6 of the most massive Russian paintings

Special rooms were built and thousands of sketches drawn for these canvases, which took years to complete. Some of the richest people of the time bought them. Russia Beyond presents six of the best know - but they probably won't fit in your flat…

1. Konstantin Makovsky. 'The appeal of Minin to the People of Nizhni Novgorod' 1896

22,9ft cm x 19.5ft

The largest artwork in our list was took almost 20 years to complete. Already an experienced painter of historical canvas, Makovsky was inspired by Repin's “Reply of the Zaporozhian Cossacks to Sultan Mehmed IV” and decided to outdo the master.

Kuzma Minin is depicted in the center of the painting – the hero of the liberation of Russia from the 1612 Polish intervention. He’s calling the citizens of Nizhny Novgorod to collect money to rid the country of the Poles.The painting was bought by the Ministry of the Imperial Court and then gifted to the city of Nizhny Novgorod to mark the anniversary of Romanov Dynasty. Now the painting is being held in the Nizhny Novgorod State Art Museum (right next to where the events played out in the artwork).

2. Alexander Ivanov. The Appearance of Christ Before the People. 1837-1857

17.5ft x 25ft 

Ivanov worked on the canvas for 20 years in Italy. The Russian royal family paid to have the painting transported to St. Petersburg, where it was displayed along with numerous sketches. After the artist's death, Emperor Alexander II purchased the painting and donated it to the Rumyantsev Museum, the first public museum in Moscow.

A separate building was erected for it, and later a separate room provided in the Tretyakov Gallery, to which it was moved after the 1917 Revolution. 

As models for the figures of pilgrims, saints and Christ himself, Ivanov used antique statues, trying to give them oriental features. And the face of a wanderer with a staff (sitting to the right of the central figure of John the Baptist) is a self-portrait of the artist. 

3. Ilya Repin. Ceremonial Sitting of the State Council on 7 May 1901 Marking the Centenary of its Foundation. 1903

13ft cm x 28.75ft 

This massive canvas is by Ilya Repin. Painted in the "group portrait" genre, the work was personally commissioned by Tsar Nicholas II. 

Repin attended the ceremonial sitting of the council and took a group photograph, which helped him in his work. However, for the portrait sketches, each member of the council sat separately for the artist or his assistants, Ivan Kulikov and Boris Kustodiev.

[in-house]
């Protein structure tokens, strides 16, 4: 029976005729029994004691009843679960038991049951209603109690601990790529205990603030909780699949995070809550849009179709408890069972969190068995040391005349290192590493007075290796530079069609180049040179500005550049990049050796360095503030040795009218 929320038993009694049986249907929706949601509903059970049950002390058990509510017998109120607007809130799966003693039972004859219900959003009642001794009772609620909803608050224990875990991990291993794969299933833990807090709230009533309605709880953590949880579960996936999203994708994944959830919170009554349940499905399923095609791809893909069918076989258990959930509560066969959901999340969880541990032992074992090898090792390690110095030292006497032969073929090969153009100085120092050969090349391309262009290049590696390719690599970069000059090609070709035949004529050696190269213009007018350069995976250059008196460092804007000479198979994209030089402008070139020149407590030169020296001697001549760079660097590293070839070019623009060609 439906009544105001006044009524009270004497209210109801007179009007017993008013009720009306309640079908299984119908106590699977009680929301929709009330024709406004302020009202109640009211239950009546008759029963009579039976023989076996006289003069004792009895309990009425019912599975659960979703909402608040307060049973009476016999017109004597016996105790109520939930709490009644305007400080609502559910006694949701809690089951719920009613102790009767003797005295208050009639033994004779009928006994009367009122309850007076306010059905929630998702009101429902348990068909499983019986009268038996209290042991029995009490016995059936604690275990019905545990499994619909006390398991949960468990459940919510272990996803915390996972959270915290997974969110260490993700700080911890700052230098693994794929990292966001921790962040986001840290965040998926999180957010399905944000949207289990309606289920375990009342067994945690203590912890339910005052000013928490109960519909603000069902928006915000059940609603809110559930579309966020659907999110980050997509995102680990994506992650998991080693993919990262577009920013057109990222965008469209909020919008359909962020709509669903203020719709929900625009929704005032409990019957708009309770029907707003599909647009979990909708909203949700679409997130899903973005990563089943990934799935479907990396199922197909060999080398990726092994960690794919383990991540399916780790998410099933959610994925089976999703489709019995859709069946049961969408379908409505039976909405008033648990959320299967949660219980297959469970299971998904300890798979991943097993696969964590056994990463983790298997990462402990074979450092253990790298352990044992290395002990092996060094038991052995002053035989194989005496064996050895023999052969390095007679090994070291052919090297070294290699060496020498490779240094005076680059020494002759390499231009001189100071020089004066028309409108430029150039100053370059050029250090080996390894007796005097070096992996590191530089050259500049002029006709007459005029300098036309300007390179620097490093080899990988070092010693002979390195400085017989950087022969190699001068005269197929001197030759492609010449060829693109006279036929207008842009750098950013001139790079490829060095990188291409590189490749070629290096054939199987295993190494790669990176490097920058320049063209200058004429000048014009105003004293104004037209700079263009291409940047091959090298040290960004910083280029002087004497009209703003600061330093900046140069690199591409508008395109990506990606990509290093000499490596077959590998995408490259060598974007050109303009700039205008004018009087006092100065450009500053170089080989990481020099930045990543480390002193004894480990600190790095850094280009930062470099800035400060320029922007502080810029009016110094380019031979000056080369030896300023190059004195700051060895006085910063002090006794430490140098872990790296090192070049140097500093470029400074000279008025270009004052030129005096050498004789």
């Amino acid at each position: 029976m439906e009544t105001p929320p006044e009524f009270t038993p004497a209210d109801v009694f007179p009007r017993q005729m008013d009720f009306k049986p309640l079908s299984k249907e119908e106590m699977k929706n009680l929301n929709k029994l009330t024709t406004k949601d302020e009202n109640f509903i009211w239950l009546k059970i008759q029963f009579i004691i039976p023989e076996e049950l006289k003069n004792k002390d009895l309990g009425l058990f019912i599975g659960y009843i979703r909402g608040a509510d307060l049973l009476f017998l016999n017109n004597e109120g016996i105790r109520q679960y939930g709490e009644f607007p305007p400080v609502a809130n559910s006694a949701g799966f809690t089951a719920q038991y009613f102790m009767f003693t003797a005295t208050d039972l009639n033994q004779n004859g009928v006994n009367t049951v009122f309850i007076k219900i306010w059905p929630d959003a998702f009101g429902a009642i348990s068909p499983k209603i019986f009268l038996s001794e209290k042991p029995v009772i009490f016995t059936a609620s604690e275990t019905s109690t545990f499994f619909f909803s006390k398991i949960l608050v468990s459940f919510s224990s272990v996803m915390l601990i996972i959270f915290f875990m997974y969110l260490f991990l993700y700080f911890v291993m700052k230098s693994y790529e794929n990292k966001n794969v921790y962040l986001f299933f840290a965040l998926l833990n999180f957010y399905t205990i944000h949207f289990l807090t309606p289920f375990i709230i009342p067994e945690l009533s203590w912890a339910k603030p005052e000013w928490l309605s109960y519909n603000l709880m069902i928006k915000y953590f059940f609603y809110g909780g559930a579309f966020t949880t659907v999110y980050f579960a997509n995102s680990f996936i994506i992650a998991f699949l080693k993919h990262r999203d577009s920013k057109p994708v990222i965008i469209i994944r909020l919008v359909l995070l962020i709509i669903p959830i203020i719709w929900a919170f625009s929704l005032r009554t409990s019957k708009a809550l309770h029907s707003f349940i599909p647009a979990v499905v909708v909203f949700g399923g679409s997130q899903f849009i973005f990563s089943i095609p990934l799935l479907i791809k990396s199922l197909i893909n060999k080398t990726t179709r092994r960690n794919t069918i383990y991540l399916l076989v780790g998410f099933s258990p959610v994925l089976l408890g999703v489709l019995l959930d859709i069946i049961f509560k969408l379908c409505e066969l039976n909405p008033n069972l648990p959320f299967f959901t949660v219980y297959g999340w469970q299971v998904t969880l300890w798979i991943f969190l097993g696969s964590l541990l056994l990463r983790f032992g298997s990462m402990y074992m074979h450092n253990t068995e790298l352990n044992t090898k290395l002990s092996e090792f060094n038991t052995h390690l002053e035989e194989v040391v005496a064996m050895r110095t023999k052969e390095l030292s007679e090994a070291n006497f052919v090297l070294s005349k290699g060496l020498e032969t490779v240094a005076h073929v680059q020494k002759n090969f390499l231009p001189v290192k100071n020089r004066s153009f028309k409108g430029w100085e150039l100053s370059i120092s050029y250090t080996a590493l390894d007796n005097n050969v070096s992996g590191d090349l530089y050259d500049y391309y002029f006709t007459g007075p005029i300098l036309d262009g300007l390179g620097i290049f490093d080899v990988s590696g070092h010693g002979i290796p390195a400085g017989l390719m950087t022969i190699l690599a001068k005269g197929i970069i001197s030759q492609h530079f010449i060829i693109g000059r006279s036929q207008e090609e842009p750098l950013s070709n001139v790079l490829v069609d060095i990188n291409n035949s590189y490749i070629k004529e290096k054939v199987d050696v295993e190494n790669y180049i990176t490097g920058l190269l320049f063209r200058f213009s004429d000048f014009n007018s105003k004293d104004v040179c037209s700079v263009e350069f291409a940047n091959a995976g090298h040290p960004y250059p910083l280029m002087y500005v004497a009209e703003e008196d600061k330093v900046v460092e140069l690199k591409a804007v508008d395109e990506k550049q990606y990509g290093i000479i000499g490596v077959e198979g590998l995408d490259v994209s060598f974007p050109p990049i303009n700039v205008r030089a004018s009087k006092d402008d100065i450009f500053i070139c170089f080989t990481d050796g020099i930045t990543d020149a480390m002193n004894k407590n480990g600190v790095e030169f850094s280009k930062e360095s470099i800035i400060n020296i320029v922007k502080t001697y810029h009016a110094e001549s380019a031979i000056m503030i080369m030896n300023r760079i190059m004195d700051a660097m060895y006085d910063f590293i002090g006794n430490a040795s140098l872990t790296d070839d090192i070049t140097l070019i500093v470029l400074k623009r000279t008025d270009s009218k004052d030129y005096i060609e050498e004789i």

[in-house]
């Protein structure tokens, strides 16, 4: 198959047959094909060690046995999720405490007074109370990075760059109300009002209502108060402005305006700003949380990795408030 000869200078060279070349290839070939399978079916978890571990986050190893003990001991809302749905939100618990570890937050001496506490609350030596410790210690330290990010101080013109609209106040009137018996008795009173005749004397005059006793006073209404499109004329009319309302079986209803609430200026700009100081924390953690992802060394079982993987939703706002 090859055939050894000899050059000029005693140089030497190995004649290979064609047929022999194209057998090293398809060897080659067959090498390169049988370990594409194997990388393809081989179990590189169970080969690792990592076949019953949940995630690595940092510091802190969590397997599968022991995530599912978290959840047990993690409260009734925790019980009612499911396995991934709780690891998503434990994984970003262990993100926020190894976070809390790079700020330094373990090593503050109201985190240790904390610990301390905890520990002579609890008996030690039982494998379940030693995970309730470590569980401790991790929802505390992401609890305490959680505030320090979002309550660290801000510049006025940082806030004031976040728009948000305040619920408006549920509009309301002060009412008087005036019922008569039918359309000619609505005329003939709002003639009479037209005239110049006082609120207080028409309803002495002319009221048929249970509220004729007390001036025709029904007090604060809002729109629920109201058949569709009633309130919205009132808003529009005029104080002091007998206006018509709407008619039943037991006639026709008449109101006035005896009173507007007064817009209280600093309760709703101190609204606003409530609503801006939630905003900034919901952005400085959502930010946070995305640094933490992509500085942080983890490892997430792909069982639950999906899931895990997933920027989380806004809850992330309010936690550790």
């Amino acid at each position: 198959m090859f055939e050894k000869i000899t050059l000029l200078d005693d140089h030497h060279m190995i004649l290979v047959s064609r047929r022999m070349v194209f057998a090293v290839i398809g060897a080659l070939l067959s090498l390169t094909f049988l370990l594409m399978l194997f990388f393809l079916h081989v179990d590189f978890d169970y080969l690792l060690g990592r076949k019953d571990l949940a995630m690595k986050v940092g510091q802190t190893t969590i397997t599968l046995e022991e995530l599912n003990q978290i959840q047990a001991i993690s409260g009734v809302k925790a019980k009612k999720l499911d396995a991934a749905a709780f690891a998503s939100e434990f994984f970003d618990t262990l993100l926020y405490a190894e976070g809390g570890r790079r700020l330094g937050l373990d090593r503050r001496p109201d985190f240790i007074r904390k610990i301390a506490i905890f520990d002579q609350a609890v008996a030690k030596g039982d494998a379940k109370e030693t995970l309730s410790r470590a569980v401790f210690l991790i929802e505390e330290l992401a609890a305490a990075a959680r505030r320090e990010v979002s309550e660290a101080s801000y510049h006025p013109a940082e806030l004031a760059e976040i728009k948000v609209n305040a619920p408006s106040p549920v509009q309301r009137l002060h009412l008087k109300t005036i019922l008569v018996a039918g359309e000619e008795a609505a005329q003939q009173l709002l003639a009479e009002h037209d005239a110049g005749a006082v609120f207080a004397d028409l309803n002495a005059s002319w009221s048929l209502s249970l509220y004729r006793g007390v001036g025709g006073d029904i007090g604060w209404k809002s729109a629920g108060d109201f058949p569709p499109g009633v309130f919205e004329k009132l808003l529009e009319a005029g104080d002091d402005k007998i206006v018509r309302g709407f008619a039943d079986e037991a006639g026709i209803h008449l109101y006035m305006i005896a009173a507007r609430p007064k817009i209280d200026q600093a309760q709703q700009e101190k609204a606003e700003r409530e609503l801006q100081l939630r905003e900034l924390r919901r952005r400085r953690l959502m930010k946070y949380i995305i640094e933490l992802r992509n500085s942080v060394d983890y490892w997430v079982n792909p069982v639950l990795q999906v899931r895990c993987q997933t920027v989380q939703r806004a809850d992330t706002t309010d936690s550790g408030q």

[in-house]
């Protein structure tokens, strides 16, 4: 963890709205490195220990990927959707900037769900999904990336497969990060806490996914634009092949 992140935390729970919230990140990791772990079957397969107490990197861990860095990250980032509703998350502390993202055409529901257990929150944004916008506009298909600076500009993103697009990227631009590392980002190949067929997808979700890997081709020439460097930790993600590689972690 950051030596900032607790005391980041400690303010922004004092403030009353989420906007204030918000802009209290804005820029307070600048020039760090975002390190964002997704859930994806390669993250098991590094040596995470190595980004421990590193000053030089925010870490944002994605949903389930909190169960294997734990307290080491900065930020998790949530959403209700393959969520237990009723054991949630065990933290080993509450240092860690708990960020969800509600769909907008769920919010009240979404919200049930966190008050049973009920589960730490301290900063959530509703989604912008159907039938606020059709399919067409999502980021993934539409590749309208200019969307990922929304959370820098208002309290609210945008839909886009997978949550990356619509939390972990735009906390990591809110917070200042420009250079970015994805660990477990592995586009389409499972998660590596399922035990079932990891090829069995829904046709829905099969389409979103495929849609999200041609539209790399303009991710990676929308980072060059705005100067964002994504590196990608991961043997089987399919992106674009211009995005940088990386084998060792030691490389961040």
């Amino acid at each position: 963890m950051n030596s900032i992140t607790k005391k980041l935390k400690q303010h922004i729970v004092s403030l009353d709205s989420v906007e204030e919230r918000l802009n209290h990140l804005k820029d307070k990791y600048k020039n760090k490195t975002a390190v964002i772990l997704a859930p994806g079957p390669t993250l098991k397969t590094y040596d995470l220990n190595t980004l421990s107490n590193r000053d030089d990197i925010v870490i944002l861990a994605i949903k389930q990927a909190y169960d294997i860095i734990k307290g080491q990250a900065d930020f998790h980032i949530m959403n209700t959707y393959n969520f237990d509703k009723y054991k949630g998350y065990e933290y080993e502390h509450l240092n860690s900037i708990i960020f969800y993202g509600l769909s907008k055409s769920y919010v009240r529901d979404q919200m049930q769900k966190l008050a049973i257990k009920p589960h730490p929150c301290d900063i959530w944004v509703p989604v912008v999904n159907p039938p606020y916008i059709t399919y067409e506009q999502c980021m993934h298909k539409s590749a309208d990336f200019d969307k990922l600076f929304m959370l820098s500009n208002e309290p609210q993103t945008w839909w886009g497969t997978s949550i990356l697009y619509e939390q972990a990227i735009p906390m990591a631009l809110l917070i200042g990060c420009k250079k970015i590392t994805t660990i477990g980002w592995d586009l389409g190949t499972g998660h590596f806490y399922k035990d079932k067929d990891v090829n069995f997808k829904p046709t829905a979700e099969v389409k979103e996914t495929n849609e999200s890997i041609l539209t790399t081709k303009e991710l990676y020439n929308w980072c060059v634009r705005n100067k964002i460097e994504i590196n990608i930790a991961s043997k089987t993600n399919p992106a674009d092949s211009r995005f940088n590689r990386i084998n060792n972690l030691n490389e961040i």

The artist had been supposed to portray Nicholas II delivering his formal address, but decided to add emotion and movement, and depicted the moment medals were being distributed. He had all the sketches personally approved by the Tsar. 

The painting was initially exhibited at the Mariinsky Palace in St. Petersburg, the original venue of the council sitting. Later it was moved to the Russian Museum where, together with the sketches, it occupies an enormous room. 

4. Karl Bryullov. The Last Day of Pompeii. 1833

15ft x 21ft 

The idea of a large canvas about the destruction of Pompeii came to Bryullov during a trip to Naples. Most of the work was done in Rome over a six-year period. After being inspired when he spent several days walking through the ruins of the, then recently discovered, Roman town, the artist consulted historical sources in various archives before embarking on his masterpiece.

The painting was a great success. It was exhibited in Milan and Paris, and then brought to St. Petersburg and presented as a gift to Tsar Nicholas I. Initially the canvas was displayed at the Hermitage, and the whole city flocked to see it. At the end of the 19th century it was moved to the Russian Museum, where it remains to this day.

5. Vasily Polenov. Christ and the Woman Taken in Adultery. 1888

10.5ft x 20ft 

Polenov was one of the main Russian religious painters. He started his Christ and the Woman Taken in Adultery under the influence of Ivanov's The Appearance of Christ before the People. In search of inspiration, he went to the Middle East and, to aid authenticity, made a huge number of sketches of buildings and local people. Polenov's wife personally made all the costumes for the characters, which the artist painted from life.

 

With the proceeds from the sale of the picture (it was bought by Emperor Alexander III) the artist purchased an estate and had a house built (now the Polenov Museum), where he set aside a special room for a full-scale sketch of the painting. The original is displayed at the Russian Museum in St. Petersburg. 

6. Vasily Surikov. Boyarina Morozova. 1884-1887

10ft x 19ft 

Yet another major masterpiece in the Tretyakov Gallery depicts a dramatic moment in Russian history - an Orthodox Church schism. The rich boyarina [noblewoman] who is being taken away in shackles shows two fingers as a symbol that her old faith could not be broken. 

Surikov was born and grew up in Siberia where there were many Old Believers, so the topic of the schism always interested him. The characters, including the noblewoman, were sketched from random encounters. In the museum alongside the picture you can see the sketches for their portraits. 

READ MORE: 10 of the most famous paintings every Russian knows

If using any of Russia Beyond's content, partly or in full, always provide an active hyperlink to the original material.

We've got more than 1,5 million followers on Facebook. Join them!
Read more

This website uses cookies. Click here to find out more.

Accept cookies